Whether you use the short or the long form, the following are the building blocks for a compelling introductory message. Your outbound message must answer at least three of the following questions:

  1. What’s your objective Are you looking to expand your network, seek information, or seek guidance?

  2. What prompted you to reach out Do you share common acquaintances, saw a job posting, are you intrigued by something this person is doing or did you go to the same school?

  3. Who are you Your last title, the kind of work you do, or an achievement you are proud of.

  4. What’s your ulterior motive Make it explicit that you’re not trying to pull a fast one — such as sneaking in a resume or making a sales pitch.

  5. What’s your ask My go-to is to ask if they are open to having a brief conversation sometime in the next two weeks. Here’s how to put it all together. Feel free to use and repurpose these templates.

Examples of a < 300-character “invitation to connect.”

"Hi _____. We haven't had the pleasure of meeting yet. I noticed that [ insert reason that prompted you to connect ]. I'm interested in connecting because [ insert a mutually beneficial reason ].”

“Hi ______. I read your post(s) about [insert topic(s)] and felt compelled to reach out. I’m currently trying to get more versed in [insert topic/industry/perspective/skill set] and could learn a ton from you. Would you be open to having a brief conversation?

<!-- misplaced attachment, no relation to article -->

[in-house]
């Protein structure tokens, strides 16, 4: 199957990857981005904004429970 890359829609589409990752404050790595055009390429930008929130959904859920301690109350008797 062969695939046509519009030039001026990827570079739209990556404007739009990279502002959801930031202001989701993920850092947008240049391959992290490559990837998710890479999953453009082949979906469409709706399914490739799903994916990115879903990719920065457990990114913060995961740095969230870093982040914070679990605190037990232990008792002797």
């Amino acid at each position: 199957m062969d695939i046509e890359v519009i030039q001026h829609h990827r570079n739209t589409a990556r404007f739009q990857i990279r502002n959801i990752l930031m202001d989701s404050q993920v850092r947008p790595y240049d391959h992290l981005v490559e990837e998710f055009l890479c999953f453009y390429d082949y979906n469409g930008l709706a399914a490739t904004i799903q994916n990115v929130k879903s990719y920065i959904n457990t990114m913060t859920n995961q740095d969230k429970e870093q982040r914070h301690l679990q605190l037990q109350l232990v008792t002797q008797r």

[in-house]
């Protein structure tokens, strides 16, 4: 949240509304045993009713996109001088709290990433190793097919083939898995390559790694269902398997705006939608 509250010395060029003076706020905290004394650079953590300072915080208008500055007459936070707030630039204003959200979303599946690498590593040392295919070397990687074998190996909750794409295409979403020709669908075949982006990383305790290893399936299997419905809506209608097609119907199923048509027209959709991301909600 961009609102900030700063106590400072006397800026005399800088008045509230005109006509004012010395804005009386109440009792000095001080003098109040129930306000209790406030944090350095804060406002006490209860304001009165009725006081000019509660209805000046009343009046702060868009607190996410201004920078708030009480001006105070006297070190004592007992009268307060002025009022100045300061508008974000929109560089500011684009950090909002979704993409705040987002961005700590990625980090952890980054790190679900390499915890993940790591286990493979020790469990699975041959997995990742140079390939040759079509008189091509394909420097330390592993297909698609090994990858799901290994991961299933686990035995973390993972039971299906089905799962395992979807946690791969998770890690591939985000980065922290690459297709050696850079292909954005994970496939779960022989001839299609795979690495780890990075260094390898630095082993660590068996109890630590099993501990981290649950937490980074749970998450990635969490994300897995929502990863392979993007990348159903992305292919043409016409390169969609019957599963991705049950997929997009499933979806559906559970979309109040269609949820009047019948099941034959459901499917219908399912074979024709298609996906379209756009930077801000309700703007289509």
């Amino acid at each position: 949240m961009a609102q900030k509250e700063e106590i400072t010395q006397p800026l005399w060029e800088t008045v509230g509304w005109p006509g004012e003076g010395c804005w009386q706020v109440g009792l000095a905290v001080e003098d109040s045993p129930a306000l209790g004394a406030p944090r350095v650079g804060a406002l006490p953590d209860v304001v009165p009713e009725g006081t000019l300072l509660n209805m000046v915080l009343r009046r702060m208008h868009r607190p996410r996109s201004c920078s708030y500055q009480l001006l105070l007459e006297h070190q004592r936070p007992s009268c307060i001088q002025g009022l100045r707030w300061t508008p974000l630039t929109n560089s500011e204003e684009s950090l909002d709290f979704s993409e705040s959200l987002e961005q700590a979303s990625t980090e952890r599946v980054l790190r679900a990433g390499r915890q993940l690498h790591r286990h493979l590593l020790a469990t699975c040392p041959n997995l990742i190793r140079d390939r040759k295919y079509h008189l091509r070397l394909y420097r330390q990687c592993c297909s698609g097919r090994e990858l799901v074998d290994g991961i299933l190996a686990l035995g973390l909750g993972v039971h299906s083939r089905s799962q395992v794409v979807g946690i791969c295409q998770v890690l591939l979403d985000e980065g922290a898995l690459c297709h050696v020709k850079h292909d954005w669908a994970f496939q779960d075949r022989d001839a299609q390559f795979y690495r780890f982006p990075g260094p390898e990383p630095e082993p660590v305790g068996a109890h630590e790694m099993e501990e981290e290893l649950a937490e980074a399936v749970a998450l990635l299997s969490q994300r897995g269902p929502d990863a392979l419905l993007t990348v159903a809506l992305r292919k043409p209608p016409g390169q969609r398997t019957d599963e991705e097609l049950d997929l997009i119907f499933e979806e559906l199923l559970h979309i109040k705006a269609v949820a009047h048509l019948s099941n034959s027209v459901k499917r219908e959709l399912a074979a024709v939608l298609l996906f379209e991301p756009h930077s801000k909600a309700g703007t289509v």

Hi _____. I noticed that we have several connections in common, so I wanted to introduce myself. I’ve been contemplating pivoting from [current industry] to [their industry] and would like to learn about your world. If you’re willing and available, I’d love to ask you about your trajectory and experience.

Example of an introductory InMail (or email)

Hi ________,

I'm reaching out to network [or, I was referred by ____]. I noticed that you/we [ find something in common such as shared acquaintances, backgrounds, interests…]

I have a background in ________________. I recently left [ company ], where I was the[title] and helped [ achievement or nugget about the scope of your responsibilities ].

I’ve been considering pivoting into ________ [or I’m currently exploring my next career move], and I’m reaching out to people like you, who are doing exciting things with the intent of getting inspiration and fresh perspectives to inform my search.

I promise this is not a sneaky tactic to solicit a job or sell you anything. I’m genuinely interested in learning what a day in your life looks like, what it is like to work in your field, and any advice you could share to break into this role/industry.

Are you willing and available to have a phone or zoom call sometime in the next two weeks?

Thanks in advance, and kind regards!

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A thoughtful message can go a long way. Growing your network is easy when you approach someone with clear and genuine reasons.